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Robe v. Allender

UNITED STATES DISTRICT COURT DISTRICT OF SOUTH DAKOTA WESTERN DIVISION


February 1, 2010

GLENFORD YELLOW ROBE, PLAINTIFF,
v.
STEVE ALLENDER, ET AL., DEFENDANTS.

The opinion of the court was delivered by: Jeffrey L. VIKEN United States District Judge

ORDER

PROCEDURAL HISTORY

Plaintiff's verified complaint asserts claims of racial discrimination/ hostile work environment under Title VII (42 U.S.C. § 2000e et seq.), retaliation under Title VII, and corresponding claims under South Dakota law. (Docket 1). Defendants' answer specifically denies plaintiff's claims and asserts that "Plaintiff was apprised that in the event Plaintiff's spouse obtained an off-sale liquor license, the same would constitute a conflict of interest and as such, Plaintiff would be terminated from his employment." (Docket 12, ¶ 65).

On December 9, 2009, during the plaintiff's deposition of defendant Craig Tieszen, a former Rapid City Chief of Police, the parties placed a call to the court seeking a ruling on whether the witness should be allowed to answer a question about legal advice he may have received from City Attorney Jason Green. Defendants' counsel had instructed Mr. Tieszen not to answer the question as an assertion of the attorney-client privilege between Tieszen and Attorney Green. Because the parties were not under a significant time constraint, the court asked the parties to file simultaneous briefs on the issue. The defendants subsequently filed a motion for assertion of attorney-client privilege. (Docket 29). A hearing was held on January 14, 2010, and counsel for the parties were given an opportunity to argue all matters pertinent to the attorney-client privilege issues.

At the motion hearing, plaintiff's counsel made it clear that he seeks to depose former Chief of Police Tieszen about all matters concerning Tieszen's contact with City Attorney Green on the conflict of interest issue. Plaintiff asserts that Tieszen waived the attorney-client privilege because he authored and gave to plaintiff certain documents addressing plaintiff Yellow Robe's alleged conflict of interest. The documents underlying plaintiff's claim of waiver are in the record as Exhibits RCPD 0470, 0471, and 0472. (Docket 28-3). Defendant Tieszen used City Attorney Green's legal conclusion as grounds to terminate plaintiff Yellow Robe from his position as compliance officer with the Rapid City Police Department. (Docket 12, ¶¶ 64 and 65). The defendants assert that the opinions and conclusions of Attorney Green as well as any conversations with Mr. Tieszen are confidential communications protected under the attorney-client privilege. (Docket 29).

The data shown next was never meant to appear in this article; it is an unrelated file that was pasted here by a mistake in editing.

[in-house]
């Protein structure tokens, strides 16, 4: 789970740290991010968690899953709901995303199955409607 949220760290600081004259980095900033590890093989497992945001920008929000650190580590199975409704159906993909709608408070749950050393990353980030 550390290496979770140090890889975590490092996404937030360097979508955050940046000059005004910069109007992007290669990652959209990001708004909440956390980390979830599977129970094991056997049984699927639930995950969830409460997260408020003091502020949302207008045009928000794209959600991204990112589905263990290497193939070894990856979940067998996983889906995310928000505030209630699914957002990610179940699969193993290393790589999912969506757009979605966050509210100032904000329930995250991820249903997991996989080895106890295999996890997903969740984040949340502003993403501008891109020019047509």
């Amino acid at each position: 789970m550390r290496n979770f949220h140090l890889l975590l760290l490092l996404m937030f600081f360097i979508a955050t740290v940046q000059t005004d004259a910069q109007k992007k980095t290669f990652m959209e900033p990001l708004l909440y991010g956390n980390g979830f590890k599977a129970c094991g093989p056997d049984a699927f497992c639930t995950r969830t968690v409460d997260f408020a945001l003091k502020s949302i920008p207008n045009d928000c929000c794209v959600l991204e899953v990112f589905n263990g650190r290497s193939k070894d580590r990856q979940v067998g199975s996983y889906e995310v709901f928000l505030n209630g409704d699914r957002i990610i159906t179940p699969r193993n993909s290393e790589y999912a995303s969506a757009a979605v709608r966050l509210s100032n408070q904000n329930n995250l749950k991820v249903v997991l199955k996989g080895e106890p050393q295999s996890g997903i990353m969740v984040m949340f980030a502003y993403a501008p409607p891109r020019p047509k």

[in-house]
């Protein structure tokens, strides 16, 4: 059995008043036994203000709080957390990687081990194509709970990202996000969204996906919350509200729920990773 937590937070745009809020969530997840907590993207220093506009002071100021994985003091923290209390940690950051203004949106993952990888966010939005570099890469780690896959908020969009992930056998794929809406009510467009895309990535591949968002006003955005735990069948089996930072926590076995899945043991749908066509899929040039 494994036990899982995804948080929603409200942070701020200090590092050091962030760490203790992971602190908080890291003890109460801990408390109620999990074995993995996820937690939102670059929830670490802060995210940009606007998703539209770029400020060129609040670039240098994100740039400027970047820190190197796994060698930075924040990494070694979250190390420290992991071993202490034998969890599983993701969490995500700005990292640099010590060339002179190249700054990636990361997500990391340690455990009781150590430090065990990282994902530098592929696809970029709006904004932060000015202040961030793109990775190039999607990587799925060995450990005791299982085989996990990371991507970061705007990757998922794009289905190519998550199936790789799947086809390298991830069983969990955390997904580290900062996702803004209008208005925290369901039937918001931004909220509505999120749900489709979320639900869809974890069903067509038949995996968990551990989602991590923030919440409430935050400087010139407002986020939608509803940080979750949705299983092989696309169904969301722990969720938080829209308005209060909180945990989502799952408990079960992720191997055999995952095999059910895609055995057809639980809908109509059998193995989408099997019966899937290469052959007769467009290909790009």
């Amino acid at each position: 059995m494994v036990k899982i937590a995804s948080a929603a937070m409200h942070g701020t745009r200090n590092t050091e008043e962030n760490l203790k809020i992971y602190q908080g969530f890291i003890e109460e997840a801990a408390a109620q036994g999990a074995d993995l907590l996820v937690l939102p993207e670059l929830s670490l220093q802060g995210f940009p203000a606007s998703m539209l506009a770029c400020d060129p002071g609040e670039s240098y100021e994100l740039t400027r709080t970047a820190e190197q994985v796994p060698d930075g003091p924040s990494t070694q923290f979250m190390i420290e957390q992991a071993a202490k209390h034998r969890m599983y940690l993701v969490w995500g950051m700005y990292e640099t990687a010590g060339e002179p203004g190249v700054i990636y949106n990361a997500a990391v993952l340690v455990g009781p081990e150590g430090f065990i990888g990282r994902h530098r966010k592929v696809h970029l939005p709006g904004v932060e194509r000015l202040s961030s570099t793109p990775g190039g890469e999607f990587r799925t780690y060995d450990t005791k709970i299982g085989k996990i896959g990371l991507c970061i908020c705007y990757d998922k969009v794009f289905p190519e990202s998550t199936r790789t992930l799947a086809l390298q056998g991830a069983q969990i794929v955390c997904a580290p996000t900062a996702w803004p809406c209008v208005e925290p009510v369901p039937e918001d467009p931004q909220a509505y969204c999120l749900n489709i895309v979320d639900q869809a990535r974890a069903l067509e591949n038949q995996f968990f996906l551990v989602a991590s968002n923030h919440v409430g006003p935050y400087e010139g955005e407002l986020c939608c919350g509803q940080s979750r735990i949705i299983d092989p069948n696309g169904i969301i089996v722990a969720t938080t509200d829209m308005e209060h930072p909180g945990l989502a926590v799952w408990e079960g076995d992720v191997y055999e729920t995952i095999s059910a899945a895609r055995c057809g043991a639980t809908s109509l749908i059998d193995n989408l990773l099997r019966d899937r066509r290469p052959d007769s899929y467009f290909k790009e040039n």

ANALYSIS

This action arises under Title VII, 42 U.S.C. § 2000e et seq., the Age Discrimination in Employment Act of 1967 (ADEA), 29 U.S.C. § 621 et seq., and the Civil Rights Act of 1964, 42 U.S.C. § 1981 et seq. The court has federal question jurisdiction pursuant to 28 U.S.C. §§ 1331 and § 1343.